TV REVIEW: Marcella – Season 3

At the end of the chaos of season two we left Marcella (Anna Friel) living under a bridge and presumed dead after having a complete mental breakdown. Season three sees her deep undercover having taken up Frank Young’s (Hugo Speer) offer of a new career. She’s worked her way into the sinister Northern Irish Maguire criminal family in the hopes of taking down their numerous operations. It won’t be easy though as Marcella’s mental state is extremely unstable, her former boss, Rav Sangha (Ray Panthaki) is investigating a linked crime and Frank’s reasons for investigating the Maguires aren’t completely professional.

I have always had mixed feelings about Marcella. It’s fast paced and intriguing and Friel does such a good job with the character. On the other hand big chunks of it don’t really make sense and there are always a load of extraneous unresolved plot lines that are just frustrating. The second season was the absolute height of this and by the end of it I was just annoyed.

This season is a lot better. We don’t end up delving unnecessarily into the minutiae of every side character’s lives which helps keep the focus on Marcella and her relationship with the Maguires. And aren’t they a fucked up bunch. Fierce matriarch, Katherine (Amanda Burton) takes absolutely no shit from anyone but her health is failing and her predatory sons are already sniffing around the corpse. Eldest brother and germophobe, Finn (Aaron McCusker) is the family’s lawyer and resident peeping Tom, spending most of his time hermetically sealed in the loft of the family mansion. Younger brother Rory (Michael Colgan) is in charge of business operations and spends a lot of time in bed with Marcella when he’s not indulging his violent streak. And daughter, Stacey (Kelly Gough) is inexplicably in love with the moronic, Bobby (Martin McCann), who is always minutes away from destroying everything the Maguires have built.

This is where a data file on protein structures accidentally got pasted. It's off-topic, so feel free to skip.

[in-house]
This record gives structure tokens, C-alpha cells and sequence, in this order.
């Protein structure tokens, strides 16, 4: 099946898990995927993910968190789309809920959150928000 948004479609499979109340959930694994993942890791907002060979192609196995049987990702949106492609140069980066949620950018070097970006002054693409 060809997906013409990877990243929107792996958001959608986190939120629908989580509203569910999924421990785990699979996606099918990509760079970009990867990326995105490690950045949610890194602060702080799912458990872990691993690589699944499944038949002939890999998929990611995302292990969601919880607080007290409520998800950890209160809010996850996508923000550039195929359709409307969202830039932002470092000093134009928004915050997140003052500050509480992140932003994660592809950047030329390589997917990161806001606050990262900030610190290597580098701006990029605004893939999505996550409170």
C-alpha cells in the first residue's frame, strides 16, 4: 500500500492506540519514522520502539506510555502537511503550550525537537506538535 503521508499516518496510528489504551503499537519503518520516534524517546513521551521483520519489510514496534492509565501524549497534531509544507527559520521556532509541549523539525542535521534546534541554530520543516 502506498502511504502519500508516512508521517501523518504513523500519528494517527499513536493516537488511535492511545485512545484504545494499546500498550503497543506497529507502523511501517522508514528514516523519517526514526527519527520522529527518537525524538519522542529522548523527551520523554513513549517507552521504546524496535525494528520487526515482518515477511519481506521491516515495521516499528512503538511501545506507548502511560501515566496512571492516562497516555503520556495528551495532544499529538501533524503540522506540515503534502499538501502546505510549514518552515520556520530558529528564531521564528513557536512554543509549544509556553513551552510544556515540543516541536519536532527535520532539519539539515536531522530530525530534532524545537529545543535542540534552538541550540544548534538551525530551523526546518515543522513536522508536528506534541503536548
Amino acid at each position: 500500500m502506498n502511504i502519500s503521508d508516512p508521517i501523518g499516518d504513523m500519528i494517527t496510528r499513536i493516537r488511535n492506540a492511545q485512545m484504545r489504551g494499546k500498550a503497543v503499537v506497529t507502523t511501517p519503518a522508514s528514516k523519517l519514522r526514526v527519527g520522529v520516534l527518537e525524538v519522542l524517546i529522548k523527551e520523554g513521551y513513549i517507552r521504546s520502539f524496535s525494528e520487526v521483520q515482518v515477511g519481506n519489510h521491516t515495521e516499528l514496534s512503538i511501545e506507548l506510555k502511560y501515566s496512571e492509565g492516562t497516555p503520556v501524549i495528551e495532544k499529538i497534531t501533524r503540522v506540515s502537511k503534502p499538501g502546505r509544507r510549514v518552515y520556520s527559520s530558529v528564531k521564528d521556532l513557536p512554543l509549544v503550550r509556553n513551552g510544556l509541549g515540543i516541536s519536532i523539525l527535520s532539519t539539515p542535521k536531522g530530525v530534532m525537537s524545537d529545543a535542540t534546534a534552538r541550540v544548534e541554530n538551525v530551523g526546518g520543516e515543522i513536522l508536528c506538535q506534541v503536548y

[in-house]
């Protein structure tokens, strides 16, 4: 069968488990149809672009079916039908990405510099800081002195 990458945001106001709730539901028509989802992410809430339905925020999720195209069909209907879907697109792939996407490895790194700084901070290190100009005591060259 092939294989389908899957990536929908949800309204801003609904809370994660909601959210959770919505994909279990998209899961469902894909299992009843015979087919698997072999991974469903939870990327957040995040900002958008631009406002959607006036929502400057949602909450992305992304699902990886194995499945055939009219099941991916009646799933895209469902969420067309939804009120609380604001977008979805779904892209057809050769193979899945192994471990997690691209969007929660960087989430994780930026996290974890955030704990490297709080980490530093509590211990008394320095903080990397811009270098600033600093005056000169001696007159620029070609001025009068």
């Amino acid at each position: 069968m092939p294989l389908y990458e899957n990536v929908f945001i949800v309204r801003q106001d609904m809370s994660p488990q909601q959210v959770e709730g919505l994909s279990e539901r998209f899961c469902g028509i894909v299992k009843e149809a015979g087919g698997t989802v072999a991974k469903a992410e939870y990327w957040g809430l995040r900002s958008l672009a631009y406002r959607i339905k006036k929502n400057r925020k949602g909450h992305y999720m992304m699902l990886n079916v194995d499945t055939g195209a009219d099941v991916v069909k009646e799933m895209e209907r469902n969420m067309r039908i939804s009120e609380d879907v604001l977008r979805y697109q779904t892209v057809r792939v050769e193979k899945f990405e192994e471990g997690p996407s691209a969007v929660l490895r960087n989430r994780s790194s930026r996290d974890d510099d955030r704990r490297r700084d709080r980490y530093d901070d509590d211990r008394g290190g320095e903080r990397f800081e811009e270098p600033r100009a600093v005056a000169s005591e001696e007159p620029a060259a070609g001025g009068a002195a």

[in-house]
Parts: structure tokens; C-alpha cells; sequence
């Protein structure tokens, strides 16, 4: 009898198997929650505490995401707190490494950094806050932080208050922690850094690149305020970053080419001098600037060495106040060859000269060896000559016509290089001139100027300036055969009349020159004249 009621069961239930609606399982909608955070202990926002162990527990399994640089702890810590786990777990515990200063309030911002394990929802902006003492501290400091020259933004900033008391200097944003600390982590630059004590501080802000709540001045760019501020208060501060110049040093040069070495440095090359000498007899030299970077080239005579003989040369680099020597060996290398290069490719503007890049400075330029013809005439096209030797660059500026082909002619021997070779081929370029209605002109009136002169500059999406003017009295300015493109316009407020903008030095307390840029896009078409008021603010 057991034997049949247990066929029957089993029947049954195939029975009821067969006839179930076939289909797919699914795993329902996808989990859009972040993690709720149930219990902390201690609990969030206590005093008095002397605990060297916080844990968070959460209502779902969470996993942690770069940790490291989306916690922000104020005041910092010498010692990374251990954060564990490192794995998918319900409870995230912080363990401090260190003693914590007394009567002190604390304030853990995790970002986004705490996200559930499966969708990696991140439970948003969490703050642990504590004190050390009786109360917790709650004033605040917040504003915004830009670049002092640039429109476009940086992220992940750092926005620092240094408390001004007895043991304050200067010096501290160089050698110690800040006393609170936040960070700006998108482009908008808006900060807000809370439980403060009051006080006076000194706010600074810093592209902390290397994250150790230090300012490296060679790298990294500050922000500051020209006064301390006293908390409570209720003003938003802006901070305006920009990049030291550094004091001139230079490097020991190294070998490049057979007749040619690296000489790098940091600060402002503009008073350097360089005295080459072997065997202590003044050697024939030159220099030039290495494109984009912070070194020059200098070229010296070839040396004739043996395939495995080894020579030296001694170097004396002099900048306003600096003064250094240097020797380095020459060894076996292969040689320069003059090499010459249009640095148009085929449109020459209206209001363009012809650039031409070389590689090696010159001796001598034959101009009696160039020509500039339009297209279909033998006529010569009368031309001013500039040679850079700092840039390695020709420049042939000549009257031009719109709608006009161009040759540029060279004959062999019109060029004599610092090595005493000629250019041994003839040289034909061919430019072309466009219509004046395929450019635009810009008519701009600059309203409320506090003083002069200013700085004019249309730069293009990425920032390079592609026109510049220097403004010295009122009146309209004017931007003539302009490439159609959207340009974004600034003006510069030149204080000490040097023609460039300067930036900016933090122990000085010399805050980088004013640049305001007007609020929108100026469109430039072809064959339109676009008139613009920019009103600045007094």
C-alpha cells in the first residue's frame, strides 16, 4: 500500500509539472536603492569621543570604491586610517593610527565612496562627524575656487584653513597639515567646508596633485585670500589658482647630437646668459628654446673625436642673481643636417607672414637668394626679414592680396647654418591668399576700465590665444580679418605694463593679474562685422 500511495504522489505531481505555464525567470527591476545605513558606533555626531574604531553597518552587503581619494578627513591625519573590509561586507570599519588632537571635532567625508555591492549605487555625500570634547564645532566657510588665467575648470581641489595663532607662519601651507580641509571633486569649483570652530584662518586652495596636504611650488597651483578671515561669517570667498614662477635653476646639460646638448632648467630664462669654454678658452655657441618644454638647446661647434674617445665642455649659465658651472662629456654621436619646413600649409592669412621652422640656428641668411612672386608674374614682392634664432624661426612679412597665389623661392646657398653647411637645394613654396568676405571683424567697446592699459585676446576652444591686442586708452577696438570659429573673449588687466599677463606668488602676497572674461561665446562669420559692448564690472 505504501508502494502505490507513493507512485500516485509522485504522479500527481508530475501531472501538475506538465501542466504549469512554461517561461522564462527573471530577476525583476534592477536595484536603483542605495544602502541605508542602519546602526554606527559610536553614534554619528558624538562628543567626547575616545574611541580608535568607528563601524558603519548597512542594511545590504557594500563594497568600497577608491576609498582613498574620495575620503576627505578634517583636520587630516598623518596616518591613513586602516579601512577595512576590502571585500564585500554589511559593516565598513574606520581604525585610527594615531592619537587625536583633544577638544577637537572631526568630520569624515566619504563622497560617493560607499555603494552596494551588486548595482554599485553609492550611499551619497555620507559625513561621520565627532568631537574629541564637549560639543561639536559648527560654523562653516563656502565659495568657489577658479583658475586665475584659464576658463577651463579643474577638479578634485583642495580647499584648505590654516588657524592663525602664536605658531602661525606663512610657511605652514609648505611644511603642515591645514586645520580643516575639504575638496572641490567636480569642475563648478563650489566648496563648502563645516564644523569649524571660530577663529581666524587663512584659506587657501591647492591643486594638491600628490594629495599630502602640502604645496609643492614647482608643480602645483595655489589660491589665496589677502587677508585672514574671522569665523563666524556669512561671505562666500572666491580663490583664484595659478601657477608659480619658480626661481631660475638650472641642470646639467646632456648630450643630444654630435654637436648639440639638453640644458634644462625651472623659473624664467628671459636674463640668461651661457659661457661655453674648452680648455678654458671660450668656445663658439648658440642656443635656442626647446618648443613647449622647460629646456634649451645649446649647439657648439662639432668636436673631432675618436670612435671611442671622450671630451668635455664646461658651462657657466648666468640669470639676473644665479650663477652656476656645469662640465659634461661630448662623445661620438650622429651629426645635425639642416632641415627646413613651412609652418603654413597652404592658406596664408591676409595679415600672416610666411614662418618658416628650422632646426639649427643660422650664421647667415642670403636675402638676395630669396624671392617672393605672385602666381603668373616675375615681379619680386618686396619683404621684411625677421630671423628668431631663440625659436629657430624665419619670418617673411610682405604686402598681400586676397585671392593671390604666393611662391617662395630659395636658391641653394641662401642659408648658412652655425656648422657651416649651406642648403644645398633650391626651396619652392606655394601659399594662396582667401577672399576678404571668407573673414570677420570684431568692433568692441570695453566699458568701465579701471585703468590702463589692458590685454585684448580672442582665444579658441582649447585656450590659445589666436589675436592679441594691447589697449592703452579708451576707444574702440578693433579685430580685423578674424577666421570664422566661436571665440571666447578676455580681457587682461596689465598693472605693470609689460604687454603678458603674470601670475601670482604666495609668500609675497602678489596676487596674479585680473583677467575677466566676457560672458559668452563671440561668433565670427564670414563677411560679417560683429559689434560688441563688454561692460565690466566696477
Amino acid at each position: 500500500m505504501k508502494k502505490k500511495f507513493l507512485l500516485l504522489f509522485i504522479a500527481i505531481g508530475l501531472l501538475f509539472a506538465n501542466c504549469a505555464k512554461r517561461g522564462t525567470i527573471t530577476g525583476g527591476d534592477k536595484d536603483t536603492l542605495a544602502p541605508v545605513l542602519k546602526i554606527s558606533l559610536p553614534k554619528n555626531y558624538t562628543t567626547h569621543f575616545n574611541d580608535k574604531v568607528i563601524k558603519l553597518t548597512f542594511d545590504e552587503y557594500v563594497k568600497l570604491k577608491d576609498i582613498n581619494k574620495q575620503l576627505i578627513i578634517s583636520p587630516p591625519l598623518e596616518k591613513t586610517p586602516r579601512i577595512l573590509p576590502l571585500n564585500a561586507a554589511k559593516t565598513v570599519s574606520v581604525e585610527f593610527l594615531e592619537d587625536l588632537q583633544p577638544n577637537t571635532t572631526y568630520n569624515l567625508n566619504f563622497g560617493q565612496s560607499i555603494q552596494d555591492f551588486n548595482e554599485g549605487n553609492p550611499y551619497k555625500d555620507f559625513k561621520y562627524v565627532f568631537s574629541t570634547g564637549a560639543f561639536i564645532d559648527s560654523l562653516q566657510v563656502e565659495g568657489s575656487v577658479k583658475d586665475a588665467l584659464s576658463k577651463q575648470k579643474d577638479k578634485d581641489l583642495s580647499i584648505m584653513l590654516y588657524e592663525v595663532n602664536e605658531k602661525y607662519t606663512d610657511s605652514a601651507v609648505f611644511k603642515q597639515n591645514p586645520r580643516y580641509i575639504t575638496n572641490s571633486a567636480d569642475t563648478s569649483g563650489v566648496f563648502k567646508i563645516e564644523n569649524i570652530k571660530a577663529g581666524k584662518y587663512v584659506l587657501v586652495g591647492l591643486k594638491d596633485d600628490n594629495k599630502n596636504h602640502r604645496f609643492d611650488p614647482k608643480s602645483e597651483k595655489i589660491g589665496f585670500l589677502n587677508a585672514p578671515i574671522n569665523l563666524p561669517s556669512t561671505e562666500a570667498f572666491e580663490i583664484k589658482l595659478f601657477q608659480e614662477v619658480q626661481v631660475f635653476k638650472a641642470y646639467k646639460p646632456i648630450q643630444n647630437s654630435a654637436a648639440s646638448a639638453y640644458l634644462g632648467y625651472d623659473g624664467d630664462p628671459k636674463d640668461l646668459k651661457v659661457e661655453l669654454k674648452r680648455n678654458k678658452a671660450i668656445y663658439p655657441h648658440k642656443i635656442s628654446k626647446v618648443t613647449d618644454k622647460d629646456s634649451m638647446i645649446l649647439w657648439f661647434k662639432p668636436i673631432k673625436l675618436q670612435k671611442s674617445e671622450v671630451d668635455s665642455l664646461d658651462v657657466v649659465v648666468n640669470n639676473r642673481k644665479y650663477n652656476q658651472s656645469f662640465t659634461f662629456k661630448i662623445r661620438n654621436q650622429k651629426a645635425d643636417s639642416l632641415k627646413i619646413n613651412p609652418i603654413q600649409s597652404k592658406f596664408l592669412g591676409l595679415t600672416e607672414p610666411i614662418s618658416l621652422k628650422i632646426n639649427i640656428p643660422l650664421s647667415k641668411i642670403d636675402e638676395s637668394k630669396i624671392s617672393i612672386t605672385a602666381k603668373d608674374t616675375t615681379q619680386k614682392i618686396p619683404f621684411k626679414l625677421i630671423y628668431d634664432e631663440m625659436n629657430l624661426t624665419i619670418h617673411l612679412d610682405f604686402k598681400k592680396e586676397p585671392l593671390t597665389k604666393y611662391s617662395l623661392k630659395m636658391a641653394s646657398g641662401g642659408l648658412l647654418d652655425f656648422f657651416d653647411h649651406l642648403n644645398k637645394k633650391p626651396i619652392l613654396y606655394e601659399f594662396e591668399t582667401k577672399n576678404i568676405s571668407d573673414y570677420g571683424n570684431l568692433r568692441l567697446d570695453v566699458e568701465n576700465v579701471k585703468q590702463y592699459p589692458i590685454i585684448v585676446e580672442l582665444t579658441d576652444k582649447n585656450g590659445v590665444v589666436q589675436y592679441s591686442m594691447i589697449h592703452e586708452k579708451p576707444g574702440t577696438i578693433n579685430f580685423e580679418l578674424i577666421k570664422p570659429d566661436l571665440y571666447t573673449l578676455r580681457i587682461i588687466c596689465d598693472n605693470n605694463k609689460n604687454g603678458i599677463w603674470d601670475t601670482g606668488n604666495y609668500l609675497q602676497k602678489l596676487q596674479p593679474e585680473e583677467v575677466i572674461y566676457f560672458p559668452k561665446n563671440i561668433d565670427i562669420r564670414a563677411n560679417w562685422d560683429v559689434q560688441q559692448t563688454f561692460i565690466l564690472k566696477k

As Marcella unravels, Rav tries to save her, the Maguires start infighting and Frank’s questionable motives are slowly uncovered everything builds to an explosive conclusion… one that leaves almost as many questions as answers like:

  • I know Anna Friel is attractive but it seems somewhat implausible that every man she comes across wants to shag her
  • Can you just travel internationally with a baby with no proof that you are the parent of said baby?
  • Is it routine to sleep with your “marks” when undercover?
  • Are there like no checks and balance whatsoever for people working undercover. Does no one check up to see if you’re hallucinating or having a mental breakdown? Or if your handler has lost the plot? Where is AC-12 when we need them?
  • Does no one notice if you have a big shootout at a mansion in Belfast?

If anyone has any answers to these question please do let me know in the comments.

Overall… I liked it much more than season two. I still think it requires a bit more suspension of disbelief that I am completely comfortable with.

3/5

1 Comment

  1. I liked season one, then watched season two because of that. I get a little frustrated at the length of time until the next season comes out though. This time, I had a ‘recording clash’, so couldn’t watch it. I intended to binge-watch it on catch up. But your review leaves me in two minds whether or not to bother. (And I don’t think she’s all that to look at, not that it matters. )
    Best wishes, Pete.

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